David Koon started hunting when he was 8, following his grandfather through the hills of West Virginia. By middle age he had a modest collection of five guns, including a .22-caliber, 18-shot rifle. But his passion for shooting was transformed on a sunny November Saturday in 1993, when a stranger raped his 18-year-old daughter, Jenny, and shot her dead--with a .22-caliber rifle. After identifying Jenny's remains, Koon handed a cop all of his guns and told him he never wanted to see them again. Then Koon found a new passion: he won a seat in the New York state Assembly and began pressing for gun control.
Koon's stance hasn't always been popular in his Rochester district; a gun owner posted a bullet on his door with the message DIE KOON. But since the school shooting last April in Littleton, Colo., hundreds of supporters have called his office, and now Koon can sense that his moment is here. Poll after poll bears it out: thousands of ordinary Americans, many of whom own guns, now say the industry needs tougher controls. "Gun shows used to be fun, full of real good hunting rifles," says an executive at a major hunting organization. "Now you go in and they're selling pamphlets that tell you how to make pipe bombs and how to make your semiautomatic gun into an automatic. These people aren't concerned about hunting pheasants. They're concerned that the government is going to get them."
Guns have always been a part of America's frontier mythology. But now Little Big Horn and the O.K. Corral have given way in the public mind to places like Stockton, Jonesboro and Littleton. Those who make guns can feel the balance shifting against them, to the point where some no longer tell strangers what they do for a living. Although a strong lobby has beat back gun control in Congress, support for new restrictions is gaining at the state level; last week California began limiting buyers to one gun a month and passed the nation's toughest restrictions on assault weapons. Sensing a choice between compromise and bankruptcy, some gunmakers are re-examining their practices and trying to soften their hardened image. "Owning a gun is a responsibility as well as a right," says Richard Esposito, whose New York consulting firm, CM, is retooling Colt's message. "And we don't just think it's the customer's responsibility. We also think it's the industry's responsibility."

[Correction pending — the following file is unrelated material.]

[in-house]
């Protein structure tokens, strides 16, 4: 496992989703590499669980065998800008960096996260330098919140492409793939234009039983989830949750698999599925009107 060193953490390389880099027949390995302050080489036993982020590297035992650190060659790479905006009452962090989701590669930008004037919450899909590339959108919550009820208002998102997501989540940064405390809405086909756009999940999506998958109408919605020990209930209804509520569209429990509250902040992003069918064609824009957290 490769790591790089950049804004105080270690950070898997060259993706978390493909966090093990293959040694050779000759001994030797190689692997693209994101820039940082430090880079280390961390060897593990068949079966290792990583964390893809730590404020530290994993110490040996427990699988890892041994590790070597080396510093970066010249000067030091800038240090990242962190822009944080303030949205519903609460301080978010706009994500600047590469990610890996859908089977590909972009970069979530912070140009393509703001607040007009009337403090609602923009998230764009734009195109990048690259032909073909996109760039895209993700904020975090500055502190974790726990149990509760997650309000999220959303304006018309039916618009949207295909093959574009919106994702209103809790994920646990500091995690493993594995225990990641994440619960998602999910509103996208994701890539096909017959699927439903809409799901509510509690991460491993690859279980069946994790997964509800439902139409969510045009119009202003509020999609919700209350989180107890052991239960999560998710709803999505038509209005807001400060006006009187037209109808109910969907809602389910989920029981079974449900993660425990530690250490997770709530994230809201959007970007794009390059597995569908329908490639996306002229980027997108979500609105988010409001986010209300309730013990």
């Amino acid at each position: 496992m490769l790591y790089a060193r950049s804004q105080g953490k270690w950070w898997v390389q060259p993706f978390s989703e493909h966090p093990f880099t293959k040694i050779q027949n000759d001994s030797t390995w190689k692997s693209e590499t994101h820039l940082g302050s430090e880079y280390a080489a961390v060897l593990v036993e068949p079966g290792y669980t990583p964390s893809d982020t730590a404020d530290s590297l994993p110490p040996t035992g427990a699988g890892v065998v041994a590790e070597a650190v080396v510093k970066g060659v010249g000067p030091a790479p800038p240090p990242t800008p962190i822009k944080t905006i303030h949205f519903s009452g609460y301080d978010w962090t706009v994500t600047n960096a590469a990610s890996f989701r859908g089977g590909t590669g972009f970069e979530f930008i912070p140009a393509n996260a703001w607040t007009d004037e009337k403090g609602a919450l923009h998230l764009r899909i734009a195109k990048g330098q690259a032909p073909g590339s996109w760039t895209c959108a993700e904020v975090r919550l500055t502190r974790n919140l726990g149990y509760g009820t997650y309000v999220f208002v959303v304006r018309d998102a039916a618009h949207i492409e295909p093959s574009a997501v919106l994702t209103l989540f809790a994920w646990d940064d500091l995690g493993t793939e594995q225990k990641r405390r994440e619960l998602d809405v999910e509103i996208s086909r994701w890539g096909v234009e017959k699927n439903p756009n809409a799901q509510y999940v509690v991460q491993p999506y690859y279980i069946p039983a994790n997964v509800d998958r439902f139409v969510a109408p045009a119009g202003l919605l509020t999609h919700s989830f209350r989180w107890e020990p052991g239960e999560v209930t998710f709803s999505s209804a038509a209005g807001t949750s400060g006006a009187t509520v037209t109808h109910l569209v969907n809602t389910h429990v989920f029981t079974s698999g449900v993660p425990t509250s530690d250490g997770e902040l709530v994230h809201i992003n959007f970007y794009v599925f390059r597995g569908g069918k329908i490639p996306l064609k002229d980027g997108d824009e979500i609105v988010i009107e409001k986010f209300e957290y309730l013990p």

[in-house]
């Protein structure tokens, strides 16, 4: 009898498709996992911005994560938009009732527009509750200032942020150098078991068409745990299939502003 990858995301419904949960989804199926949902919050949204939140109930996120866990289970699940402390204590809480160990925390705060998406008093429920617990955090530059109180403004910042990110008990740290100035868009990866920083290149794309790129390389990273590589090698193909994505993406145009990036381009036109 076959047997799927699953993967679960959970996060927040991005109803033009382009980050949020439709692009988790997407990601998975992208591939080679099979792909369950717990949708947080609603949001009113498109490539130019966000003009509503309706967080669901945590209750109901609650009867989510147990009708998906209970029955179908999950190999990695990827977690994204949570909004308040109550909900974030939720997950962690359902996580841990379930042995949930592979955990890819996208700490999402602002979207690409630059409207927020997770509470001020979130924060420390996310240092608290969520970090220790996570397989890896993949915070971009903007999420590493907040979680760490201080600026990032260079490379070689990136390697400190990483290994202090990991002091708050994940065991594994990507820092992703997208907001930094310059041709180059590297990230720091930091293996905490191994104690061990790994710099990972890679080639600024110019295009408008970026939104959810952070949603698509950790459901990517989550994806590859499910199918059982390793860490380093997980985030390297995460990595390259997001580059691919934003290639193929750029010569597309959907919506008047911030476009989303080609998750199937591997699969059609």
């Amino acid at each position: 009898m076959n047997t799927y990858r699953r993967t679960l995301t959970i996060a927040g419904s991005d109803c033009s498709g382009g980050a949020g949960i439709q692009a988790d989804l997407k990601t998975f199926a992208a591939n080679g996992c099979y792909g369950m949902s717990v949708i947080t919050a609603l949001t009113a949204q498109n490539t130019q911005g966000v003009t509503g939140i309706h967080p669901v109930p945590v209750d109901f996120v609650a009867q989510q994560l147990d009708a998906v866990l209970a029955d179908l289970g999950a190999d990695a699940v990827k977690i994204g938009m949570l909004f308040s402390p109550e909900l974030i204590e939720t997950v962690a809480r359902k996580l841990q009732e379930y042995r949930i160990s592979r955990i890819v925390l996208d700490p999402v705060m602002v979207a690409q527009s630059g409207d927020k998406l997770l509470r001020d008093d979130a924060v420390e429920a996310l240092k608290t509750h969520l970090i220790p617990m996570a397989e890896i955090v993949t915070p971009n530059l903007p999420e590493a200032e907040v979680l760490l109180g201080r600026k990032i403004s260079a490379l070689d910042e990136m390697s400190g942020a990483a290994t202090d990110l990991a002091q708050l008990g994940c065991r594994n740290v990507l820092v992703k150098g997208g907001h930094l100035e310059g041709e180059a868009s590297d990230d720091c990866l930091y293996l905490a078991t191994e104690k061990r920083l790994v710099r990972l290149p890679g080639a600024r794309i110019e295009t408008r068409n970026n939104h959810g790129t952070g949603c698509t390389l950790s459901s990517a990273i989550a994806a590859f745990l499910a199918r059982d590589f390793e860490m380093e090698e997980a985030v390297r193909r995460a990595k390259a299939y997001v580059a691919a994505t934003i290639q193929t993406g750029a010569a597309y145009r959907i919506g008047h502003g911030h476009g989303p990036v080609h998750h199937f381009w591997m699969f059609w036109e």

The Columbine shooting will be remembered as a pivotal moment. But in fact, attitudes toward guns, like those toward tobacco, changed gradually. For 20 years, a small band of anti-gun crusaders has been waging a holy war against the industry, using carefully crafted lawsuits, journal articles and even oversize billboards. They were inadvertently helped by pro-gun activists themselves, who turned off a wary public with increasingly extremist rhetoric. An evangelical gun lobby won virtually every gun-control battle in the last 30 years--but in doing so may have lost the war for the soul of Middle America.
In some ways, not much has changed in the American gun market. After all, Al Capone had plenty of illegal machine guns, and Lee Harvey Oswald bought his rifle through the Sears catalog, no background check required. But the American handgun market only recently spiraled out of control. In his new book, "Making a Killing," Tom Diaz, a self-described "gun nut" turned anti-gun activist, notes that before the 1960s, most buyers wanted rifles and shotguns used for hunting and shooting sports. As more people left rural areas for the suburbs, the number of hunters fell off, and long-gun sales declined. But a new market was opening up--based on selling powerful new handguns as "protection" for a public fearful of rising crime. In 1962 there were just 540,000 handguns for sale in the United States; 30 years later, the figure had reached 2.7 million.
The rise of the handgun split the 100-year-old-National Rifle Association into two groups: …